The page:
‘Hindutva is Hinduism that resists’.
The term Hindutva was first used by Chandranath Basu, a Bengali litterateur, in his 1892 magnum opus Hindur Prakriti Itihas, meaning History of Hindu Nature. However, the term has come to be associated with Vinayak Damodar Savarkar for his work ‘Hindutva’. Etymologically, ‘ism’ is a binary that puts the particular ‘ism’ in conflict with the rest, whereas ‘tva’ is the essence of what it describes. Thus, etymologically Hindutva is the essence of Hindu Dharma, or Hindu religion if we use the western construct. Hinduism on the other hand would mean assertion of Hindu religion, in the manner of Marxism, or Islamism, or Socialism. The world, which usually runs on the basis of western points of view, distinguishes between Islam and Islamism, calls the Christian religion Christianity with no scope for Christism, or Christianism, but puts the Hindus and Jews squarely within the bracket of Hinduism and Judaism.
The present Hinduism vs Hindutva debate is nothing but a rehashed version of the debate over Gandhi’s methods vs methods of other Hindus in the pre-independence era. It is important to note that Subhas Bose once remarked in his exasperation that Gandhi started a movement, and pulled back to help the British just as the movement was on the verge of getting a definite result. It is now widely acknowledged that it was the Indian National Army and the doubts that it created in the British mind about the loyalty of Indian troops, further reinforced by the Naval Mutiny, that the British decided to leave India. Gandhi was ever the supplicant, willing to pick up the crumbs thrown to him by the British as long as the Congress and his favourites could get the power.
It always suited the British and the West to praise Gandhi’s pacifist methods. The British had noticed the martial qualities of Indian and had taken action to disarm them through the Arms Act. The West used Gandhi after his death to lull the Indians into thinking that the world appreciated a brand of Hinduism that followed the Gandhian path of ‘ahiṃsā. That ensured that India did not rediscover its martial spirit and remained pacifist so as to enable the global forces of Left, Islam and Evangelicals to destroy it. Hindutva, on the other hand embraces the teachings of Bhagwadgita that cures the delusions of a confused Arjuna to persuade him to fight injustice. The concept of a just war taught by the Bhagwadgita is reflected in Hindutva. It essentially makes the Arjuna in a Hindu arise.
Gandhi’s ahiṃsā is completely flawed. He forgets the very basic of Sanātana Dharma and brings ahiṃsā down to the physical level, even though the Bhagwadgita (18.17) is absolutely clear that the real ahiṃsā is in the ego, or even in the mind:
yasya nāhaṅkṛto bhāvo
buddhir yasya na lipyate
hatvāpi sa imāḻ lokān
na hanti na nibadhyate
One who is not motivated by false ego, whose intelligence is not entangled, though he kills men in this world, does not kill. Nor is he bound by his actions.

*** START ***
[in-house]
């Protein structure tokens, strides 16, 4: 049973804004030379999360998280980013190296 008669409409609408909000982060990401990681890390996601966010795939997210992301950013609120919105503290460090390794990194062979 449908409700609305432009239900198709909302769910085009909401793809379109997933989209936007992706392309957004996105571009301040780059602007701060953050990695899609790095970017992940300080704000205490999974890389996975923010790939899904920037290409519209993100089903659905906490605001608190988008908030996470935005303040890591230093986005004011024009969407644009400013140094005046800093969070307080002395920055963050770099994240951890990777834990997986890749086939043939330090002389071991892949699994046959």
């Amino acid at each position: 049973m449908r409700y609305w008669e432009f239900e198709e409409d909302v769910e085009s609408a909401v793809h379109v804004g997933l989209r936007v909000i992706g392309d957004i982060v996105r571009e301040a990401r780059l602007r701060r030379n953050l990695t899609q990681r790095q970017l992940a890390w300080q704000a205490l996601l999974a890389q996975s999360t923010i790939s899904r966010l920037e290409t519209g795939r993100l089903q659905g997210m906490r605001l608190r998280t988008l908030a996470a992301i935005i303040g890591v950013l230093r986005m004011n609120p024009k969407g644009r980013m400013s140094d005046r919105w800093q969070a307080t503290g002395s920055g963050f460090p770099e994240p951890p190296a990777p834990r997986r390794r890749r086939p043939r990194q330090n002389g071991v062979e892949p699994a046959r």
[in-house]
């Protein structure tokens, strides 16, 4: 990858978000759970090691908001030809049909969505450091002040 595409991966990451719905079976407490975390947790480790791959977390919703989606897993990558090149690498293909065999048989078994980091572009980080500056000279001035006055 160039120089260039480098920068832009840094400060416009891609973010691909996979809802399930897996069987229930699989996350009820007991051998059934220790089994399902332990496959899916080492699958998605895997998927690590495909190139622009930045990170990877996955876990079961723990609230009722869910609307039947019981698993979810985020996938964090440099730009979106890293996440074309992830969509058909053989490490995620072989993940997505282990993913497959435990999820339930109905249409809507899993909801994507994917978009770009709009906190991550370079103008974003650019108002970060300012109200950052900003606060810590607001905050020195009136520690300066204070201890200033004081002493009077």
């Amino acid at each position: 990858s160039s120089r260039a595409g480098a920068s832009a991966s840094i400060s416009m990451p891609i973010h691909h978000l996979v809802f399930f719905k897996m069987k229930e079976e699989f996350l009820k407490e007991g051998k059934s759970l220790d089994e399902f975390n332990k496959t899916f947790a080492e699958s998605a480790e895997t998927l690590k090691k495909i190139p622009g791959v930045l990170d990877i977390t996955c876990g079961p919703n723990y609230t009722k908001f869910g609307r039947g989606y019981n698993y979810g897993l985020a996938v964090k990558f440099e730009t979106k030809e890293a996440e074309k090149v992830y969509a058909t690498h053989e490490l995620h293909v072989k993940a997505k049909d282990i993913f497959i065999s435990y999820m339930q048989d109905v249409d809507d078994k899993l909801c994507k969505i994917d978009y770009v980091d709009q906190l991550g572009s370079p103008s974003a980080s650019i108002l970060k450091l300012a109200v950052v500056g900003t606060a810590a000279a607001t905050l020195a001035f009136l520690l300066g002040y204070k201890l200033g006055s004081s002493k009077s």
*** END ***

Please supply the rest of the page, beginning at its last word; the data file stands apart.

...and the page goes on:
Thus, Gandhi’s definition was actuated by a false ego. Gandhi was always plagued by this ego. This was his failing and he took his followers down with it. Resulted in the partition of India. Ironically, his policy of ahimsa brought untold misery and bloodshed for millions. His followers were the ones who got hit the most. They lost everything – a part of the country, millions of fellow Hindus, and their pride as well. To add to this stupidity, he retained exactly those people who had caused this denouement.
Savarkar traces Hindutva to development of Hindu consciousness. He calls an ‘ism’ as a theory or a spiritual or religious dogma. Hindutva, according to him, is a far broader term that includes the essentials of being a Hindu. He then goes on to trace this consciousness from the Vedic times to the present times, and specially highlights the Maratha period when this consciousness had got a resurgence after the dark period of Islamic rule in India. He says that ‘had not linguistic usage stood in our way, Hinduness would certainly have been a better term than Hinduism as a near parallel to Hindutva’.
The Hinduism vs Hindutva is, therefore, a contrived debate devised by the West. This was corroborated by the way many Western India hating groups became active in the academia and began hosting ‘Dismantling Global Hindutva’. It bore uncanny resemblance to the demonization of Hindus that was let loose in the 19th century for the purpose of national demoralization and weakening the basics of Sanātana Hindu Dharma as the Church feared its innate power of inclusive embrace. Islam had similarly tried to build a cocoon around itself as witnessed in the literature (mainly letters) of Mujaddid Alf e Sani Sheikh Ahmad Sirhindi.
In 20th century, India is rising and Hindus are becoming more confident. They are also taking advantage of the internet revolution to literally dismantle the dogmas that the Marxists, Church and Islamic clergy bound Hindus hand and foot with. These chains are now being discarded faster than ever and Hindus are discovering their true identity rooted in Dharma and Karma, and also discovering the dogma filled world of Islam, Christianity and Marxism. Because Hindu philosophy is comfortable with the scientific method and empirical evidence, its rise is feared. This is the reason these forces seek to vilify the real essence of the Hindu Dharma with a pacific brand of Gandhian clap trap they call Hinduism.
Hinduism vs Hindutva is, therefore, a faux debate. Hindutva is the teachings of Bhagvadgita as propounded by Swami Vivekananda and Sri Aurobindo, as opposed to cowardice exhibited by teachings of Gandhi that the West so loves only in order to keep the Hindus from the true light of wisdom that their ancient tradition offers them.